'Misdemeanor': Not Always a Crime

The demeanor part used to be much bigger.

Among words that name crimes, misdemeanor gets off easy. Today it officially designates a minor legal offense, but in the past it had meanings that could refer either to very major acts or things not even punishable by law.

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“Crimes and misdemeanors” is a redundant fixed phrase.

Misdemeanor comes from demeanor, which means “behavior toward others” or “outward manner” (as in “his quiet demeanor”). Demeanor derives from the verb demean, which means “to conduct or behave (oneself) usually in a proper manner”—not to be confused with the other and much more common verb demean that means “to lower in character, status, or reputation” (as in “I won’t demean myself by working for so little money” or “Don’t demean the hard work they’ve done”). These two verbs are spelled the same way but come from different roots: the former comes from the French verb mener (“to lead,” “to drive”) and ultimately from the Latin minare (“to drive”). Demean meaning “to degrade” or “to debase” comes from the adjective mean, which originally meant “humble” or “inferior in rank,” hence, this demean means “to make humble” or “to make lower.”

So, because it developed from the verb that means “to conduct or behave (oneself)," misdemeanor literally means “bad behavior toward others.” This led to parallel usage as both general bad behavior and legal bad behavior: both definitions appear in Nathan Bailey’s Etymological Dictionary of 1721:

MISDEMEANOR a behaving of one’s self ill; an Offence or Fault

High MISDEMEANOR, a Crime of a heinous nature, next to high Treason

Samuel Johnson’s dictionary from 1755 showed that misdemeanor by itself (as opposed to high misdemeanor) referred to a less serious offense:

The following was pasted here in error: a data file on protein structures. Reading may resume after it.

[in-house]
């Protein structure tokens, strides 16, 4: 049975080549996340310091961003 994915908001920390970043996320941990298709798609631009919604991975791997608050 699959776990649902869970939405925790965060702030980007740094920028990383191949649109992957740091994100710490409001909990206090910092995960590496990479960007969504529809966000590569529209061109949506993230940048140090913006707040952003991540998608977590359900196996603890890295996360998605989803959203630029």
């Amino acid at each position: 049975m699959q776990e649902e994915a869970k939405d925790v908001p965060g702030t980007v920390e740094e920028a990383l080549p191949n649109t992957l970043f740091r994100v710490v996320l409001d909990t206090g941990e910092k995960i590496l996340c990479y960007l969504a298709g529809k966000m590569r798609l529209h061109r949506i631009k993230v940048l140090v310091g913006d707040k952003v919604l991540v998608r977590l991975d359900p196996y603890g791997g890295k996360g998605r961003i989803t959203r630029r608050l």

MISDEMEANOR. Offence; ill behavior; something less than an atrocious crime

Johnson himself later used the word when describing events in 1775 that would lead to the American Revolution:

When it is said, that the whole town of Boston is distressed for the misdemeanor of a few, he wonders at their shamelessness, for we know, he says, that the whole town of Boston, and all the associated provinces, are now in open rebellion…
The Gentleman’s Magazine, Volume 45, 1775

By 1828, a further explanation is given in Noah Webster’s An American Dictionary of the English Language:

MISDEME'ANOR, noun Ill behavior; evil conduct; fault; mismanagement.

  1. In law, an offense of a less atrocious nature than a crime. Crimes and misdemeanors are mere synonymous terms; but in common usage, the word crime is made to denote offenses of a deeper and more atrocious dye, while small faults and omissions of less consequence are comprised under the gentler name of misdemeanors.

For a time, misdemeanor also referred to a person guilty of or imprisoned for a misdemeanor (the Oxford English Dictionary records the use “keep the felons and misdemeanors separate”), but this way of using the word has become obsolete.

Webster was a self-taught lawyer, and was very politically active during the time that the U.S. Constitution was drawn up, so he would have been aware that the synonymous or redundant pair “crimes and misdemeanors” appeared in Section 4 of Article Two of the Constitution, in a specific legal idiom:

The President, Vice President and all civil Officers of the United States, shall be removed from Office on Impeachment for, and Conviction of, Treason, Bribery, or other high Crimes and Misdemeanors.

“Crimes and misdemeanors” was used in English law since the 14th century, and was among the fixed phrases using synonymous terms or terms of art found in parliamentary and legal language at the time of the American Revolution (others include “rules and regulations” and “emoluments and salaries”). It can be very difficult to distinguish between any of these pairs of words, and their frequent use together renders them less technical in today’s highly specific legal vocabulary. “High crimes” (and “high misdemeanors”) refer to serious or grave crimes committed by those with some office or rank, and was used in the language describing impeachment proceedings of members of the British Parliament in the 18th century.

In British law today, misdemeanor no longer has a specific meaning, but in American law, it is “a crime less serious than a felony.” As misdemeanor became more specific, crime became the more general term for any legal offense. Using misdemeanor today to mean simply a “misdeed” is far less common than it was in the past, but if you do, it’s unlikely that you’ll get a traffic ticket from the language police.